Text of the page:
Colloidal Mixing and Grout Strength Outcomes

Philip Antunes, P.E., P.Eng.


Colloidal mixers were developed in 1937 and are internationally recognized as the most efficient method of mixing cement based grouts (Houlsby, 1990).  These mixers are used in grout preparation throughout the mining, tunnelling, heavy civil and general construction industries.

The key element of the colloidal mixer is the colloidal mill consisting of a high speed rotor (or discar) operating at 1700 rpm coupled with a close fitting chamber housing. The clearance between the discar and the walls of the housing is approximately 3 mm. It is here that a violent turbulence and high shearing action is created which is capable of breaking down clusters of dry cement particles (agglomerates).

The strong vortex action inside the tank rapidly assimilates the mix ingredients in as little as 2 minutes. The resultant slurry exhibits colloidal properties meaning the cement particles remain in suspension with minimal settling or bleed. 

In combination, the high-speed shearing and the centrifugal actions of colloidal mixers thoroughly breaks up cement clumps and separates air bubbles, both of which slow the wetting process of cement grains. As a result, each grain is rapidly and thoroughly wetted and put into suspension.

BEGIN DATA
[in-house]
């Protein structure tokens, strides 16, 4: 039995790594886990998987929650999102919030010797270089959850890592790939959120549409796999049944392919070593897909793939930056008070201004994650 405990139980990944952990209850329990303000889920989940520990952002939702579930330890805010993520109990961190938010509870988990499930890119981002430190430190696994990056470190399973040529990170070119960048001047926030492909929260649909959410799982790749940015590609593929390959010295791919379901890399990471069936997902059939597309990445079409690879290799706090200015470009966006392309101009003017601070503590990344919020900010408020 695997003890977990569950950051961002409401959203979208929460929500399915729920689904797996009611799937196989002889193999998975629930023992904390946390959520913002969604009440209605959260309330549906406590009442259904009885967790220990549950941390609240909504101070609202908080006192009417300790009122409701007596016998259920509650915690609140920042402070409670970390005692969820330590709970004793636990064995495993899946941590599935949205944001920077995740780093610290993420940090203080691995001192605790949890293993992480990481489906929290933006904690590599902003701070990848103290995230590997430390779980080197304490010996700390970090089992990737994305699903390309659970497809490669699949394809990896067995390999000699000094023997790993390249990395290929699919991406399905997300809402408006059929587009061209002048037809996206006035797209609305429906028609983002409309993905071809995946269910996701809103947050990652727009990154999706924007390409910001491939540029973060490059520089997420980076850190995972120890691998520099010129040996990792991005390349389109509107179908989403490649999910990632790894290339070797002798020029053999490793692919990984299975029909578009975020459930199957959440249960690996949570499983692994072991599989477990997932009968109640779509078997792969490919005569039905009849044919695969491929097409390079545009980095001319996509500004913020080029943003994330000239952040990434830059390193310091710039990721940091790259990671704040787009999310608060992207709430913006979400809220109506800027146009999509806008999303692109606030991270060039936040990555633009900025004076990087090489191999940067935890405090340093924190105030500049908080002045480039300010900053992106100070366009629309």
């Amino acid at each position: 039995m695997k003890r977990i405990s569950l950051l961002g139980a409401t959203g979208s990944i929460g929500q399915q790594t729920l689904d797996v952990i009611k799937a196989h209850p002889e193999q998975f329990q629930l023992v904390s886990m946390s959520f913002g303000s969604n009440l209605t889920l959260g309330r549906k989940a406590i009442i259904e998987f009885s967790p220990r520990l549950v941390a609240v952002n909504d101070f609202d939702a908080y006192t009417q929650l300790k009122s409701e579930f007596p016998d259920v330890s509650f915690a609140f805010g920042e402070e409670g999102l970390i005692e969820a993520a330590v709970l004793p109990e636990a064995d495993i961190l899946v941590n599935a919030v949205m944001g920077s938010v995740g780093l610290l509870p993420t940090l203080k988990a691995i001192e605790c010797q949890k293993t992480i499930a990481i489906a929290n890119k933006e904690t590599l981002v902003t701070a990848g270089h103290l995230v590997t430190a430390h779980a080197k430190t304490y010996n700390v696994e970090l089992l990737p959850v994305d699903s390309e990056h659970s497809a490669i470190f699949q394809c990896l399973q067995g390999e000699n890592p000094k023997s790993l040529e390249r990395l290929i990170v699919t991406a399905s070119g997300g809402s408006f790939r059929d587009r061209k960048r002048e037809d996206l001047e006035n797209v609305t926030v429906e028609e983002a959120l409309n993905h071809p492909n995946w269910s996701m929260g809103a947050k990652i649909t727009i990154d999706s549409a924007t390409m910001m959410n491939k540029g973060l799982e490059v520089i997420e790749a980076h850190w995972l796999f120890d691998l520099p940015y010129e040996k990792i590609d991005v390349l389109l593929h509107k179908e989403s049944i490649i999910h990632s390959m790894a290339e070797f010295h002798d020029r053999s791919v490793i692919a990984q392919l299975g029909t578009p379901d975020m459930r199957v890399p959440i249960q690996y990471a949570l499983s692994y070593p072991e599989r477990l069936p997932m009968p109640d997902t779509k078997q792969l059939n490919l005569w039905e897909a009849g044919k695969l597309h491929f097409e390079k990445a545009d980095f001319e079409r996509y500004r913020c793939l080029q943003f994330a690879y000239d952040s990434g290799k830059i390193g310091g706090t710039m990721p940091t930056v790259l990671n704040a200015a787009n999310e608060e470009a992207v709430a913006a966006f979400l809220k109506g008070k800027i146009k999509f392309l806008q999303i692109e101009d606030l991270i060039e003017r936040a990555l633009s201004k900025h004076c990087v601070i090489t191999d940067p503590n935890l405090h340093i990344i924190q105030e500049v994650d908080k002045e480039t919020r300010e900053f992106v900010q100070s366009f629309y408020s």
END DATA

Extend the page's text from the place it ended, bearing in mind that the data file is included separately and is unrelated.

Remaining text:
The practical benefits of this combination include:

  • The grout or slurry mix is nearly immiscible in water. This allows the mix to resist washout or contamination with groundwater.
  • The mix is stable and fluid enough to allow it to be pumped considerable distances.
  • The slurry permeates uniformly into voids.
  • Segregation of sand, if incorporated in the mix, is virtually eliminated.
  • The grout or slurry has less settlement (bleed) of the cement when stationary.
  • Higher compressive strengths.

Of these benefits, the compressive strengths are perhaps the most notable due to the direct correlation to material savings and improved strengths.  Numerous test results both in the lab and in the field show that colloidally mixed grouts produce higher strengths at all testing periods and densities when compared to paddle and non-colloidal mixers.  In the figure below, the densities represent different water/cement ratios; as the cement content is increased, the density is correspondingly increased as well.  While the figure represents a neat grout with only cement and water, it is important to note that this trend is also repeated for cellular and bi-component grouts.  In fact, the colloidal technology produces consistently higher strengths in all types of grouts tested.

Figure 1: The 28-day strength of colloidal and paddle mixed grout